Economies of scale are defined as having a cost advantage per-unit when the level of output is increased.

This cost advantage occurs because of the inverse relationship between per-unit fixed cost and the quantity produced. In other words, the greater the quantity of output produced, the lower the per-unit fixed cost. Economies of scale is focused on mass production since it helps to decrease fixed costs of an output. Basically, once a firm doubles its production, fixed costs such as labour cost, plant running cost property taxes etc. would be increased less than double which creates cost advantage per unit.

Container transportation benefits from economies of scale by increasing vessel capacity which creates advantage on the cost of transportation per TEU. Increased capacity per vessel reduced the cost per TEU, so shipping lines strove over the last few decades to enlarge their vessels.

Since the introduction of early container vessels in the 1950s there has been an impressive increase in vessel size and use to take advantage of economies of scale.

Early container vessels had a 500-800 TEU capacity while the largest vessel is OOCL HONG KONG with a carrying capacity of 21,413 TEUs at the moment. In addition to the cost advantage of economies of scale, transportation with larger vessels decreases carbon emissions per TEU in terms of its fuel consumption.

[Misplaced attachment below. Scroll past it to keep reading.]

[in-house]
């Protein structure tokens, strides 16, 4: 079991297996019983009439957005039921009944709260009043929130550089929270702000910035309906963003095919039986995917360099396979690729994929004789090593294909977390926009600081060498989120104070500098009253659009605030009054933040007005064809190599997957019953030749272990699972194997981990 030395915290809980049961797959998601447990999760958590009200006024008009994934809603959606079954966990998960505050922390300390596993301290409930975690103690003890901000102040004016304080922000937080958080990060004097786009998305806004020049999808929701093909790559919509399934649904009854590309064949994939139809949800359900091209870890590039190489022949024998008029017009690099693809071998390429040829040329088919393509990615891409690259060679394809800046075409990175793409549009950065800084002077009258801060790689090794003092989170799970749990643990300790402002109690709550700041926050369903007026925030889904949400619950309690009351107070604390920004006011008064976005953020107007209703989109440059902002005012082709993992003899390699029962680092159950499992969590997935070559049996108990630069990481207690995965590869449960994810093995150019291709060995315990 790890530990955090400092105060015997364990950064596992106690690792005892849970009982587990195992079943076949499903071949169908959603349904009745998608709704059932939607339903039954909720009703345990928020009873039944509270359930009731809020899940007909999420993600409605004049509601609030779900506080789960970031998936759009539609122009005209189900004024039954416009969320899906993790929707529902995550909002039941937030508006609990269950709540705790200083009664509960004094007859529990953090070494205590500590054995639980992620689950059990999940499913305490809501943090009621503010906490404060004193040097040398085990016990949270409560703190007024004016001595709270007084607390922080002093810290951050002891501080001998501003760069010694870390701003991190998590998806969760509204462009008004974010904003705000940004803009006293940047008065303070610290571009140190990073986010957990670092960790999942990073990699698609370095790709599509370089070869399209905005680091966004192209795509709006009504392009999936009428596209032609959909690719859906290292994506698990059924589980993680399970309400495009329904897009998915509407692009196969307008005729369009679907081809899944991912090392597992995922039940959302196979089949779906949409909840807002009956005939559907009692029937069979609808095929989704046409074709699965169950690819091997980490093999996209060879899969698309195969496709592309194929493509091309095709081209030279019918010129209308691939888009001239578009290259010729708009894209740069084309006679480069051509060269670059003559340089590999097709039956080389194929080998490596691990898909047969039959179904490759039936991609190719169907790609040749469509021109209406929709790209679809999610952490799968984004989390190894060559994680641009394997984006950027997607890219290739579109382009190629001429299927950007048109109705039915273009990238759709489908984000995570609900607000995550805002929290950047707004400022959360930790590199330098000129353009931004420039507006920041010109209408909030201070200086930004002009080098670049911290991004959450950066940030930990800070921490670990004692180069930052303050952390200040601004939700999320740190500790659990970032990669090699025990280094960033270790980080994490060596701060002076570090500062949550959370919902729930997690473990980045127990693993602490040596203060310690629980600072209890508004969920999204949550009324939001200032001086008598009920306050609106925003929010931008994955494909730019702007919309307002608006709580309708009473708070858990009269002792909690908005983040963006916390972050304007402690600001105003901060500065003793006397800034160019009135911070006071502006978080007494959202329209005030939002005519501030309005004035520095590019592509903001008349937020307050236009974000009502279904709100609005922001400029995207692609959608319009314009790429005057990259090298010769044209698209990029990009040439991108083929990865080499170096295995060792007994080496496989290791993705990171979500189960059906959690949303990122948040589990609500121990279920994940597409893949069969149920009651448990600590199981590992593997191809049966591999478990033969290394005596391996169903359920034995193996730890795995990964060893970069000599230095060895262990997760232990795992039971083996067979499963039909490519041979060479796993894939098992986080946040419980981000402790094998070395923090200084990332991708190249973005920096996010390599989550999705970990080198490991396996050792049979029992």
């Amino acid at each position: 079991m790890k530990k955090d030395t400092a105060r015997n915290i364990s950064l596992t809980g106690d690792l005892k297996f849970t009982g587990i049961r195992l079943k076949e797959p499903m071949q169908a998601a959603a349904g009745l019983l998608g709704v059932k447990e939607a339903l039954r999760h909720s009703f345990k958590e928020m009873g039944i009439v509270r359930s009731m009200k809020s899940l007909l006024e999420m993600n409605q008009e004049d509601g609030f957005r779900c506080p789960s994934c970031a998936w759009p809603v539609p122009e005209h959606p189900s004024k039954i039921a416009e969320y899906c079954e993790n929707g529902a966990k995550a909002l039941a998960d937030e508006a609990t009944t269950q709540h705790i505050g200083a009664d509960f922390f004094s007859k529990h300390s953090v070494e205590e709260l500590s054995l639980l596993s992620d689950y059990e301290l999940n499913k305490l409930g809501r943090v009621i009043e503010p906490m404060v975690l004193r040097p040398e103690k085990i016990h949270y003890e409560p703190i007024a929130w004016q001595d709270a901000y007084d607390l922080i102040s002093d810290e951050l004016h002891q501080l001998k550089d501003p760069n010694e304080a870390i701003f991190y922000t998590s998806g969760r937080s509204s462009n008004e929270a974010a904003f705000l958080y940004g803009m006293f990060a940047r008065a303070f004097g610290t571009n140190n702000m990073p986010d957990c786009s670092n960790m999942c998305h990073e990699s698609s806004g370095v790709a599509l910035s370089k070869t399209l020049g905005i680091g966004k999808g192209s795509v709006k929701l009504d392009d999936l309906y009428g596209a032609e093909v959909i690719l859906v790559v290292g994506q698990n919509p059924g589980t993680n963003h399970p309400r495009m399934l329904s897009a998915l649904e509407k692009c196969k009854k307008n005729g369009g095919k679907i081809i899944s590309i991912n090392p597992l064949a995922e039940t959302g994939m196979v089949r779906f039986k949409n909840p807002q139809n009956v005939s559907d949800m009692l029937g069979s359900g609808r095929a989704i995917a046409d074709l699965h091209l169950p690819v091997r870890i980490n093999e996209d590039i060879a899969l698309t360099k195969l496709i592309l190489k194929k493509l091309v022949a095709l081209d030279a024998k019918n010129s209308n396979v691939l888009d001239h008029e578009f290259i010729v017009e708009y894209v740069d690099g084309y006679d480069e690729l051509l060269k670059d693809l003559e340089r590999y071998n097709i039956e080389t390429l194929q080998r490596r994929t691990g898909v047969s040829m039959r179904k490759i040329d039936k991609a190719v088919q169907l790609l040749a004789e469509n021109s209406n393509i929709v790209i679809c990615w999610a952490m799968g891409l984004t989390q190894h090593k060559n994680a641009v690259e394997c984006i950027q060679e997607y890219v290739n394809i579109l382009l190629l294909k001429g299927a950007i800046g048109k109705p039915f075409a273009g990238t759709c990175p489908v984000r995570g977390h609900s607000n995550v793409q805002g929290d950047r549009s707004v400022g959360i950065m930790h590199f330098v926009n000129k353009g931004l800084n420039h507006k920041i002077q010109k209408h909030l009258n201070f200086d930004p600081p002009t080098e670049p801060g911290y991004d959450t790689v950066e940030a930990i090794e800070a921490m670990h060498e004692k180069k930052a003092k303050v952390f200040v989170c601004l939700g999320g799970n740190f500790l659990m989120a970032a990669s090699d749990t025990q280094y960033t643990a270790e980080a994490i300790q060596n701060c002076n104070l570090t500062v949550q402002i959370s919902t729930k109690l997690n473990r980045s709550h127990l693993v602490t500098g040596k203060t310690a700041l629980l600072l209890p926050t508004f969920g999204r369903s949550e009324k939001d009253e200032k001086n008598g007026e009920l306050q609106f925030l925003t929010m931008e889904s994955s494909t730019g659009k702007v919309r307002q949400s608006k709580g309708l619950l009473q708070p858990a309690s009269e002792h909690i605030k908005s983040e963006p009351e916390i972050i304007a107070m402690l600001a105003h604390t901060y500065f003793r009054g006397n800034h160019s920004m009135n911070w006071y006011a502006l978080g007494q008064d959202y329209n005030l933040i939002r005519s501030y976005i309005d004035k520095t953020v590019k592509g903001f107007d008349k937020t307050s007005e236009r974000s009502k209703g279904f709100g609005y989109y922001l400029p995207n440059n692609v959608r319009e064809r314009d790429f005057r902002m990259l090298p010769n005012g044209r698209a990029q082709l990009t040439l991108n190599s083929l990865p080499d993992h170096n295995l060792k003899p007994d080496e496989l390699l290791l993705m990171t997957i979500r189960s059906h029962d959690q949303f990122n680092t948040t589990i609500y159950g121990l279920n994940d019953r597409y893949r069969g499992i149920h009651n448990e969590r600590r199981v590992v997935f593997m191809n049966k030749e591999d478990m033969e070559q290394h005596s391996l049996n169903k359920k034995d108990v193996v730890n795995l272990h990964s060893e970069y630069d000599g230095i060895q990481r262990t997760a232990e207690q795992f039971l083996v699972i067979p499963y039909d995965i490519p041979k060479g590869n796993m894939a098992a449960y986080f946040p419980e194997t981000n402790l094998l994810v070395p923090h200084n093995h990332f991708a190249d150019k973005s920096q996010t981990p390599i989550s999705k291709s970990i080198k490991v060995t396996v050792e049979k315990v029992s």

Vessels, cargo and ports are the three main elements of container transportation. Growth in vessel capacity and cargo volume comes with issues for ports in terms of infrastructure, quantities of land for container operations and cargo handling turns over time. Larger vessels require larger and more cranes to handle cargo, which creates bottlenecks on the port side. Most of the ports are not ready to receive ultra-large container vessel calls in terms of its cranes and depth of berthing area which might triggering diseconomies of scale to be assumed by port authorities and terminal operators.